Mixed reactions followed the first meeting on a Global Plastics Treaty, with some complaints about “industry interference.”
The first Intergovernmental Negotiating Committee (INC) meeting for the Global Plastics Treaty concluded Dec. 2 after bringing together country delegates, environmental organization representatives, plastic producers and other stakeholders for a week in Uruguay.
The meeting was the first to work on drafting the text of the Global Plastics Treaty, which is intended to be a legally binding document addressing plastic pollution across the value chain.
Convened by the United Nations Environment Programme, it’s a two-year-long process. The next meeting will be exclusively in person in Paris, the week of May 22, 2023, with Nairobi, Kenya as a backup location.
Break Free From Plastic said in a statement that the meeting ended “with a mix of high and low moments.”
Highs included demands for reductions in plastic production and use, elimination of toxic substances and the need for a just transition to the future for those currently in the industry, which was “backed by many member states and even two of the worst plastic polluters, Nestle and Unilever,” it said.
Diverse participation was also a positive, Break Free From Plastic said, but the group was disappointed that the adoption of the Rules of Procedure was not finalized and was instead moved to the next meeting.
“Additionally, precious negotiation time was spent discussing the Multi-Stakeholder Forum, a roundtable discussion organized a day before the start of the negotiations to deliver a report to the INC, despite the fact that it is not included in the mandate to develop the treaty and the entire enterprise appears to be an effort to divert and prevent the voices of civil society and rightsholders from direct and more meaningful forms of participation in the treaty development process,” the statement noted.
Graham Forbes, global plastic project lead at Greenpeace USA, called on governments to stop delaying meaningful negotiations and for the next meetings to be “free from industry interference.”
“We cannot let oil producing countries, at the behest of big oil and petrochemical companies, dominate and slow down the treaty discussions and weaken its ambition,” Forbes said. “If the plastics industry has its way, plastic production could double within the next 10-15 years, and triple by 2050 – with catastrophic impacts on our planet and its people.”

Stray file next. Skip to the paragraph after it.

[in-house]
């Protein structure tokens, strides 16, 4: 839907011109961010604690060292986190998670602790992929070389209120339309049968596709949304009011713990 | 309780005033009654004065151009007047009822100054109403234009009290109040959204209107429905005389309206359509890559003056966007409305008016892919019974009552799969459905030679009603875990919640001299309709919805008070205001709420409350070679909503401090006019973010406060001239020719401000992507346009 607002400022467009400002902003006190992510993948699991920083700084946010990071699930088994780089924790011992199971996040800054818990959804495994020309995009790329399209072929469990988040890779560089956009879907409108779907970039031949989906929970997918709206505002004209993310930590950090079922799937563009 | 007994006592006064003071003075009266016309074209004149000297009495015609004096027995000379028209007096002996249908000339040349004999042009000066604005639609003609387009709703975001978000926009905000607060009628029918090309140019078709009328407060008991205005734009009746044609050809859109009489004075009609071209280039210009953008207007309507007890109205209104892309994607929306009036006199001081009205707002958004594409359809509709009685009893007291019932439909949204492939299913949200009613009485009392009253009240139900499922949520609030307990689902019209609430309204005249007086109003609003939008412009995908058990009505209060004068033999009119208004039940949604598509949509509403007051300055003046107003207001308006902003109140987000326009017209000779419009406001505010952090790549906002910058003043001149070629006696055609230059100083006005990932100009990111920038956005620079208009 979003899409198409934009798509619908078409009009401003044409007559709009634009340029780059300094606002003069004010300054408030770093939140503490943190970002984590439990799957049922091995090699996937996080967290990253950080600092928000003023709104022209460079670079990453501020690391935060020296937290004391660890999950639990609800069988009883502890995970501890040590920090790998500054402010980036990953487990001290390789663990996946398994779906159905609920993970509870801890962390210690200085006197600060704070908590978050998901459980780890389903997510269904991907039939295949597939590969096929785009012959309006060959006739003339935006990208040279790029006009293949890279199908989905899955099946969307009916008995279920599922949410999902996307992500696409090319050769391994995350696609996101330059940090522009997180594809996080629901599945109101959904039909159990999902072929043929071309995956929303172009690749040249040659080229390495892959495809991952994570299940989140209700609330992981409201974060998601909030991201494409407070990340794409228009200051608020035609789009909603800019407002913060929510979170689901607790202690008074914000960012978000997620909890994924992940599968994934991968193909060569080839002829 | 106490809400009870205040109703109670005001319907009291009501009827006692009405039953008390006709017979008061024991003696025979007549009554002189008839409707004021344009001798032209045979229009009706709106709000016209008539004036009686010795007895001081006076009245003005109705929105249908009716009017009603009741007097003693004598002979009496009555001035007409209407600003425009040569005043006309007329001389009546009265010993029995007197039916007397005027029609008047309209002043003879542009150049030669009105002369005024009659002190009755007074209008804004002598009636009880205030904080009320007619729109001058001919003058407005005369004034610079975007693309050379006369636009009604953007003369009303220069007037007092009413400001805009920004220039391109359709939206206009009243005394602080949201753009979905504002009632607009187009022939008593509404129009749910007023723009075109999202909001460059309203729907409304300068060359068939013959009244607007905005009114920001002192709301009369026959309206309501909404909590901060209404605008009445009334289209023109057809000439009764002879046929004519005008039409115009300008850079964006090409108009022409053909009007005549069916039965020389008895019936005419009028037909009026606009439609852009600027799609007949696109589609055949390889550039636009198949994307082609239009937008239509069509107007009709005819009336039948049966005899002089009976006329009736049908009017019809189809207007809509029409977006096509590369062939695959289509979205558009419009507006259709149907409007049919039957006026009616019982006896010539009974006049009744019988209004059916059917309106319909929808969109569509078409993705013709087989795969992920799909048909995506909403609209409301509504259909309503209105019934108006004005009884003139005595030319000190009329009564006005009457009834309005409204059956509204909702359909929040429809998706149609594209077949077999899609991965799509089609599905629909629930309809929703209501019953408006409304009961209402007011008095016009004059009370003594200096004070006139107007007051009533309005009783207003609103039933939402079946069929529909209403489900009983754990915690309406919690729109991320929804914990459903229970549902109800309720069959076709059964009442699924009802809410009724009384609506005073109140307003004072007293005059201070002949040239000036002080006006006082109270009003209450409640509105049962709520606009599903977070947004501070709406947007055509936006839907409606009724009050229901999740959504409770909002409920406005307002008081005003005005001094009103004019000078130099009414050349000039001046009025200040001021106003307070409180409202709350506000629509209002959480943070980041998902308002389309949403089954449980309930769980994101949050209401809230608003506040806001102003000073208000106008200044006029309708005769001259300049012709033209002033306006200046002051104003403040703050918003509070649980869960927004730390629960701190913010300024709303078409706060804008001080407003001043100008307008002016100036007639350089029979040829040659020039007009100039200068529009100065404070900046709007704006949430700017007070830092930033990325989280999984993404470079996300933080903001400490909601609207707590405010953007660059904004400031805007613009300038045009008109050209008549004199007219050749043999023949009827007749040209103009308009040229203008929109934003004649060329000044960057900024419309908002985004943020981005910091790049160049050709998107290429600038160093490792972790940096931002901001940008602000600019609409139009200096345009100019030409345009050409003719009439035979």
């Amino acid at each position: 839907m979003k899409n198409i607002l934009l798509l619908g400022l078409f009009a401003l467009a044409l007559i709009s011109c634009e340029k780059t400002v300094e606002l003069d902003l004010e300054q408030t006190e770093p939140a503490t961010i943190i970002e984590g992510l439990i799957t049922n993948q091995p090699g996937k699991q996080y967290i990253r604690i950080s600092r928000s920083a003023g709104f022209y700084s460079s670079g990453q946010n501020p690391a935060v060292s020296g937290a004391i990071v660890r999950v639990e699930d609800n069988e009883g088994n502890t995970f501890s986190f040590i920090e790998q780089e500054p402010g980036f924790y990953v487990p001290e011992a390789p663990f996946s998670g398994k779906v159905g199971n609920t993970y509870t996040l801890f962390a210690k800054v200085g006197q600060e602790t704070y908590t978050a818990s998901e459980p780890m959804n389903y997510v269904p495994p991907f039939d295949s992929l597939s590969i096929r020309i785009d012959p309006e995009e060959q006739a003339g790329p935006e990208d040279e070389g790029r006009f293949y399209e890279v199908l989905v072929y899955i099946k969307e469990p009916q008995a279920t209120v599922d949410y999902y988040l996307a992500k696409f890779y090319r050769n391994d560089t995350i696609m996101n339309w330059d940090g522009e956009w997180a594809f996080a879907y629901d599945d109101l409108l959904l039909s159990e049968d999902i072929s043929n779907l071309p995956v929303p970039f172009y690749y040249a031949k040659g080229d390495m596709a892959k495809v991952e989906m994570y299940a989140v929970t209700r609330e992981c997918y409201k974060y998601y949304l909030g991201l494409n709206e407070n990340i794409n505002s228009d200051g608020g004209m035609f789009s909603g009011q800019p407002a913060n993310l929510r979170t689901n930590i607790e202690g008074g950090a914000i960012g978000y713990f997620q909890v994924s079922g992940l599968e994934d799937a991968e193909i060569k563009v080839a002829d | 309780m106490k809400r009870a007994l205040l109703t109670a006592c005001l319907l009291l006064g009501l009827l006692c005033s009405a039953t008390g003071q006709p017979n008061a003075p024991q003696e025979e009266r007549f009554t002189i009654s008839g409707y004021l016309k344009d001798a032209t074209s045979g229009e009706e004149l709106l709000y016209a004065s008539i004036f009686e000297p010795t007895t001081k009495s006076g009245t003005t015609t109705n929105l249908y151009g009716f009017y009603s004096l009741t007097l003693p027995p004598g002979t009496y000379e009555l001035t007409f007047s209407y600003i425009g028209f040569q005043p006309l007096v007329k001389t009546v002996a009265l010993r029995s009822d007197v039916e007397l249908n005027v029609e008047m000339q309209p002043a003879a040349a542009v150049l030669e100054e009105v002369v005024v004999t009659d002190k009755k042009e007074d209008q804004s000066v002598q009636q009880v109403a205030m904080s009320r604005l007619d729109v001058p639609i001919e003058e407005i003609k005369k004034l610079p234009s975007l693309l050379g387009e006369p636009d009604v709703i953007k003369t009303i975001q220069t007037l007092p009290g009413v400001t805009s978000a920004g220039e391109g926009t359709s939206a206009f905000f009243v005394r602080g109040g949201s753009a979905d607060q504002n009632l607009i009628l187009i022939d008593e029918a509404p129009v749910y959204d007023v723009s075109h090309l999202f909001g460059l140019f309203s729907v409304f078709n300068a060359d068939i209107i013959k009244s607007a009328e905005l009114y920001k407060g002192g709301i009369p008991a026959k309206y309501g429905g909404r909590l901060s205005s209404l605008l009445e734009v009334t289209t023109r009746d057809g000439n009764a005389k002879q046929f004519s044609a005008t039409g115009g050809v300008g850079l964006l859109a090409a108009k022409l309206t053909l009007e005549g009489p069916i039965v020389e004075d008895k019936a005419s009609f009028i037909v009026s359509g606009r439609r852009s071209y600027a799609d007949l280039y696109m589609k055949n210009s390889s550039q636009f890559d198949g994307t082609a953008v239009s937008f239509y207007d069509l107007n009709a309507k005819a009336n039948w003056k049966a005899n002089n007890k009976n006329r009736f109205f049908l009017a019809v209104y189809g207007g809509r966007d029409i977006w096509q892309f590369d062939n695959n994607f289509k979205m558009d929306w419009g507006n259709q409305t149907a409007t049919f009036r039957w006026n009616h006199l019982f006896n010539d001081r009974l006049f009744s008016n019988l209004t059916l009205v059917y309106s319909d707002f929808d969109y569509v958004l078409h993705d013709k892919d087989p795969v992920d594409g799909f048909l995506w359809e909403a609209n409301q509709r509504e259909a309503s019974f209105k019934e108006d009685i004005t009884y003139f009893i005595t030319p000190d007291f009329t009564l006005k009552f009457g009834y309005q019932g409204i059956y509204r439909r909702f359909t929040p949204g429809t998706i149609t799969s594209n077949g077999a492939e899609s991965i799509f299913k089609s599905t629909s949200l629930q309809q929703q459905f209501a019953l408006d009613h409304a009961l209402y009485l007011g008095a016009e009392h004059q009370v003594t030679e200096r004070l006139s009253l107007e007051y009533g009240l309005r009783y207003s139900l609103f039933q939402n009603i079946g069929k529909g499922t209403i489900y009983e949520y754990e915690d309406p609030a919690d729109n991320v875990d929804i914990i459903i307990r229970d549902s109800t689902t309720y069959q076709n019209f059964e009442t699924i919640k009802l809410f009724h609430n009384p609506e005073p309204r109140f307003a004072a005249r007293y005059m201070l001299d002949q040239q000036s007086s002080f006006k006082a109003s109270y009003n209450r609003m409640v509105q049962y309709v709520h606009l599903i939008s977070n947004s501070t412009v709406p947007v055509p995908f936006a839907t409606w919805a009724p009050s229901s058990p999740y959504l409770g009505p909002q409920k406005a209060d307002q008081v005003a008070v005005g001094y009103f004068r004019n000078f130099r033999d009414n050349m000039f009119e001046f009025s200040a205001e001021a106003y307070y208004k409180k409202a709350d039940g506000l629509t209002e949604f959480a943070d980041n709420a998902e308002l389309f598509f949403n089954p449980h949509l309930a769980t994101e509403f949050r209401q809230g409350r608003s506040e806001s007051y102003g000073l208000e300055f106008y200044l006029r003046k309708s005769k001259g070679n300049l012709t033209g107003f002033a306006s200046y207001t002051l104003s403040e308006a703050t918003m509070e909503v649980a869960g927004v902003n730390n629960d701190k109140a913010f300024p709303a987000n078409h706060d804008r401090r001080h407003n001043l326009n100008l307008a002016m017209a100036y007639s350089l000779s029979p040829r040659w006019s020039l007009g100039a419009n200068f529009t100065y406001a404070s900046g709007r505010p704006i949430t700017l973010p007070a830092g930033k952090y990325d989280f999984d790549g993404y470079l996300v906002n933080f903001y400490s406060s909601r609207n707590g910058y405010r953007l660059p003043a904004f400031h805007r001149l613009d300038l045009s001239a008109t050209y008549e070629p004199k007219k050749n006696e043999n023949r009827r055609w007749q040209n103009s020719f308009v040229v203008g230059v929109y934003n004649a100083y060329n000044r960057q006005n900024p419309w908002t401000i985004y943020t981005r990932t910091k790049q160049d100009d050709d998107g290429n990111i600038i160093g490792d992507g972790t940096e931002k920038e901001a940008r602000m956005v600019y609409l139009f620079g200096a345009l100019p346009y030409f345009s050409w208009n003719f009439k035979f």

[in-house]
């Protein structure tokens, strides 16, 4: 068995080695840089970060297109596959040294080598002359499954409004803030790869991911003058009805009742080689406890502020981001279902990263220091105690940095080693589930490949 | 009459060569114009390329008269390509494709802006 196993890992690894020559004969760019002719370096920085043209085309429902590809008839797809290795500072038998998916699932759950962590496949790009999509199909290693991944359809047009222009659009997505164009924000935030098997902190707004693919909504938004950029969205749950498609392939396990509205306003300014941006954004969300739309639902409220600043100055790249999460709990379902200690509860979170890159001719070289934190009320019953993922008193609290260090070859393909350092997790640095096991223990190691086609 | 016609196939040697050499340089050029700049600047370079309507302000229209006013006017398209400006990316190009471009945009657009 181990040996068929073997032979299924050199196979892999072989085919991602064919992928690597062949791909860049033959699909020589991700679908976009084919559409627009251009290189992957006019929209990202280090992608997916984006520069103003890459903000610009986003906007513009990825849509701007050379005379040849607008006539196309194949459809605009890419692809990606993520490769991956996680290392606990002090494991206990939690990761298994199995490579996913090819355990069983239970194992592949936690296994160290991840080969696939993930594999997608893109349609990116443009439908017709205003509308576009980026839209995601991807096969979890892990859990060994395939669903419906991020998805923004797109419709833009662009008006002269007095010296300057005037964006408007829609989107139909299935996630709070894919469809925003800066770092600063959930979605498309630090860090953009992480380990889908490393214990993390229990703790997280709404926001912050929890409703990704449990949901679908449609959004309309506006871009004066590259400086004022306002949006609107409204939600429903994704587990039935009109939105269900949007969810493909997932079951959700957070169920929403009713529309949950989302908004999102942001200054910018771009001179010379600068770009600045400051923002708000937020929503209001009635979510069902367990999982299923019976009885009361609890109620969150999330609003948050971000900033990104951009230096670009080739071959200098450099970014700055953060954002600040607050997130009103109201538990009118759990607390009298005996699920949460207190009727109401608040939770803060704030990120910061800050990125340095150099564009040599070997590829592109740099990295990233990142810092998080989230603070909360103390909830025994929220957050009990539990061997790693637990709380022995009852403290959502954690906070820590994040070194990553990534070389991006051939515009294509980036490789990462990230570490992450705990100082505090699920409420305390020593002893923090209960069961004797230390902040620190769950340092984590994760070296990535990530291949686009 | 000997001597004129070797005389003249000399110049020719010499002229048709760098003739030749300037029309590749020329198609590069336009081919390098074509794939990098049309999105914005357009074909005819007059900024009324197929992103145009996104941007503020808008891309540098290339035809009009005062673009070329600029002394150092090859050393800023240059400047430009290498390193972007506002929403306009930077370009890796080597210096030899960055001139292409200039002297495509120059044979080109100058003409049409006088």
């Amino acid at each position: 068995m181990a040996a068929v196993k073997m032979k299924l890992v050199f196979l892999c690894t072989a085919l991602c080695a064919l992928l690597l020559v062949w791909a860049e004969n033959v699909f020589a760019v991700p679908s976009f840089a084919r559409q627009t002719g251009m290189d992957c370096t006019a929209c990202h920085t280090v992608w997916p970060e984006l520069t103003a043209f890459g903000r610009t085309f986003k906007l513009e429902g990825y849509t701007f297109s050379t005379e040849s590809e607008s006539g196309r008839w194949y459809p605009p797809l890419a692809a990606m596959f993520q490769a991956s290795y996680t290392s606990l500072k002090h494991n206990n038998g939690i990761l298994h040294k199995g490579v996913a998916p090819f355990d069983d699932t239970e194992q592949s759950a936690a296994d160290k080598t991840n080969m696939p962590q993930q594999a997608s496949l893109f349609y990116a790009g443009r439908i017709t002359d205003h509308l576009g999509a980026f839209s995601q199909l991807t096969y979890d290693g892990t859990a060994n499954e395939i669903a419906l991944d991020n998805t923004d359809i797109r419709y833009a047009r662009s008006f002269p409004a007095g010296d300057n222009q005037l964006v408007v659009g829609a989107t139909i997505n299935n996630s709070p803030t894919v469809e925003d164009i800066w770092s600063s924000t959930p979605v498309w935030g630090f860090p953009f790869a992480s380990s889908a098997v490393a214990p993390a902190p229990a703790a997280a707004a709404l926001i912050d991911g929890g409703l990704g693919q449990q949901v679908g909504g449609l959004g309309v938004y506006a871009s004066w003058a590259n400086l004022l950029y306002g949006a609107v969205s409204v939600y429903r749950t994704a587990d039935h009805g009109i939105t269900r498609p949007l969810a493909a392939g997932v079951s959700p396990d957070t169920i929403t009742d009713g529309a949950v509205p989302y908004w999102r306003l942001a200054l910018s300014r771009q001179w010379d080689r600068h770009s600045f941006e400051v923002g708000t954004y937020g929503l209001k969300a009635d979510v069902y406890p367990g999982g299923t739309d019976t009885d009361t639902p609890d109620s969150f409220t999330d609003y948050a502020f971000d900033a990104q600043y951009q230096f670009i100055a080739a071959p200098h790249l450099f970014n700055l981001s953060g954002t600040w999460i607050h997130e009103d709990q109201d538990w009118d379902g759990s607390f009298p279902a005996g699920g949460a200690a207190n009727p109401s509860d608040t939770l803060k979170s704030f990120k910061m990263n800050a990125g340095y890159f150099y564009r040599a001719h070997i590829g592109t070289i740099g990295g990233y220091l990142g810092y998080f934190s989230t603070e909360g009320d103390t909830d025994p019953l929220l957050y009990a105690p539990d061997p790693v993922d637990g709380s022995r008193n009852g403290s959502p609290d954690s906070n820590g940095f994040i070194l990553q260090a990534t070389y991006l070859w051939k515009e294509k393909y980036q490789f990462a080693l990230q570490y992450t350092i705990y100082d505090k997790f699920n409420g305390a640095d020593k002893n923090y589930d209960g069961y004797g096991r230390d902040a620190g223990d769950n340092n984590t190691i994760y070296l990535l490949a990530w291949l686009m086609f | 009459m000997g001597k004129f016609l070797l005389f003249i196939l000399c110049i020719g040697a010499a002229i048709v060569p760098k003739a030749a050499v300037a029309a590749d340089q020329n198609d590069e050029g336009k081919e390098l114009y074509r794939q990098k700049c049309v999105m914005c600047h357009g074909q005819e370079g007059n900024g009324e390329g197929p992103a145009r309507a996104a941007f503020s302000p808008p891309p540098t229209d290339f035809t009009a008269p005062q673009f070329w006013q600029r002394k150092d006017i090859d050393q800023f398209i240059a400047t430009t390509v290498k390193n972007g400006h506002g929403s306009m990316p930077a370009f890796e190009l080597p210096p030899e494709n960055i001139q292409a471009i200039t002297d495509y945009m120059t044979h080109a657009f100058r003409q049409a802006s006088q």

Reactions to the meeting
At the meeting, there was a visible split between high- and low-ambition countries from the very beginning, the Center for International Environmental Law pointed out in a statement, with high-ambition countries pushing to “restrain” virgin plastic use. Prior to the meeting, some countries formed what they termed a high-ambition bloc.
Carroll Muffett, the center’s president and CEO, said that while negotiations demonstrated the majority of countries are ready to take urgent action, “sadly, it also proved that plastic producers and their allies are equally committed to slowing progress and weakening ambition.”
Muffett called out the United States specifically for insisting that the plastic treaty “replicate the weaknesses of the Paris Agreement.”
Andrés Del Castillo, a senior attorney, added that “the failure of countries to fulfill their emissions reduction plans under the Paris Agreement shows that we cannot afford another treaty that centers on the whims of its leaders.”
The International Council of Chemical Associations (ICCA) “remains supportive of a legally binding agreement to eliminate plastic waste in the environment and is optimistic of the direction of negotiations towards achieving this goal as INC-1 concludes,” it said in a statement.
“Plastic makers around the globe are already transitioning towards a circular economy by investing billions in recycling infrastructure and designing plastic products for increased recycling,” ICCA noted. “This global agreement presents a significant opportunity to accelerate those efforts by fostering public private partnerships, aligning private investment with country goals and actions and reducing barriers to technology and expertise necessary for an equitable transition to circularity.”
Though many at the meeting raised concerns about chemical additives in plastics, ICCA said they are “essential to the myriad uses of plastics in modern life” and plastics and chemical manufacturers will “continue working with national governments and international negotiators throughout the INC process so additives can be used with confidence and deliver the benefits essential to so many critical products.”
The American Chemistry Council (ACC) released a similar statement, and also “strongly cautioned governments against production caps on plastics as proposed by some groups.”
“In order to combat climate change and sustain a growing global population, such a misguided approach would hinder progress towards a more sustainable, lower carbon future,” ACC said. “Sustainable development relies on plastics for wind turbines, solar panels, lightweight electric vehicles, building insulation, clean water and preventing food waste. Additionally, production caps wouldn’t address plastics leakage for the 3 billion people that lack access to adequate waste management.”
The Global Alliance for Incinerator Alternatives (GAIA) said in a statement that the formation of a Group of Friends of Waste Pickers at the meeting “marks unprecedented recognition of the rights, skills and importance of the informal waste sector, ” and inclusion of waste pickers in the negotiations is key.
The core demand of the group is to develop a just transition plan, which includes adequate compensation for services, opportunities for self employment, a role in the plastic value chain, entrepreneurship and a role in the creation and implementation of policies.
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